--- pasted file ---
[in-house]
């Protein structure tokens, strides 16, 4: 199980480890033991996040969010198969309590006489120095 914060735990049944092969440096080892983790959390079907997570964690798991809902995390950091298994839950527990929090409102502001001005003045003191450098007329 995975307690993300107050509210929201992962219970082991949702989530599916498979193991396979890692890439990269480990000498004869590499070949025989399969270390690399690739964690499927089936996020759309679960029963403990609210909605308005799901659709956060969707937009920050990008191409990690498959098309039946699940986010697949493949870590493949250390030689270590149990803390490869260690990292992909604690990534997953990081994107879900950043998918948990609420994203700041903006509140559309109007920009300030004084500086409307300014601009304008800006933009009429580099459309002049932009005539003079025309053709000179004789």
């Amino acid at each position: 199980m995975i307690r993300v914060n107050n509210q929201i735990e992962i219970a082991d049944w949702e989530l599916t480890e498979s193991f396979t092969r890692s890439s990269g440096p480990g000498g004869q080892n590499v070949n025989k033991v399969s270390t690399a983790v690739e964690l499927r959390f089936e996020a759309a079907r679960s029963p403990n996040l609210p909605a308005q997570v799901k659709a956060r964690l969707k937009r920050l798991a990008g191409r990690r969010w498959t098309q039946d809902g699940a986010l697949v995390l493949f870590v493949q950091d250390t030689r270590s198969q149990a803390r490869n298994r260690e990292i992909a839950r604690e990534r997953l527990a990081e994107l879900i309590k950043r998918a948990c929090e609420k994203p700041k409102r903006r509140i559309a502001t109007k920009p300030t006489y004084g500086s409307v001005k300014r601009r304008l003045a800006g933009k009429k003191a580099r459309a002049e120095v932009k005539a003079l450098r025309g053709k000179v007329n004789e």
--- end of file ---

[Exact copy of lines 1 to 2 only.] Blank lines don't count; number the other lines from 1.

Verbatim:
[in-house]
């Protein structure tokens, strides 16, 4: 199980480890033991996040969010198969309590006489120095 914060735990049944092969440096080892983790959390079907997570964690798991809902995390950091298994839950527990929090409102502001001005003045003191450098007329 995975307690993300107050509210929201992962219970082991949702989530599916498979193991396979890692890439990269480990000498004869590499070949025989399969270390690399690739964690499927089936996020759309679960029963403990609210909605308005799901659709956060969707937009920050990008191409990690498959098309039946699940986010697949493949870590493949250390030689270590149990803390490869260690990292992909604690990534997953990081994107879900950043998918948990609420994203700041903006509140559309109007920009300030004084500086409307300014601009304008800006933009009429580099459309002049932009005539003079025309053709000179004789």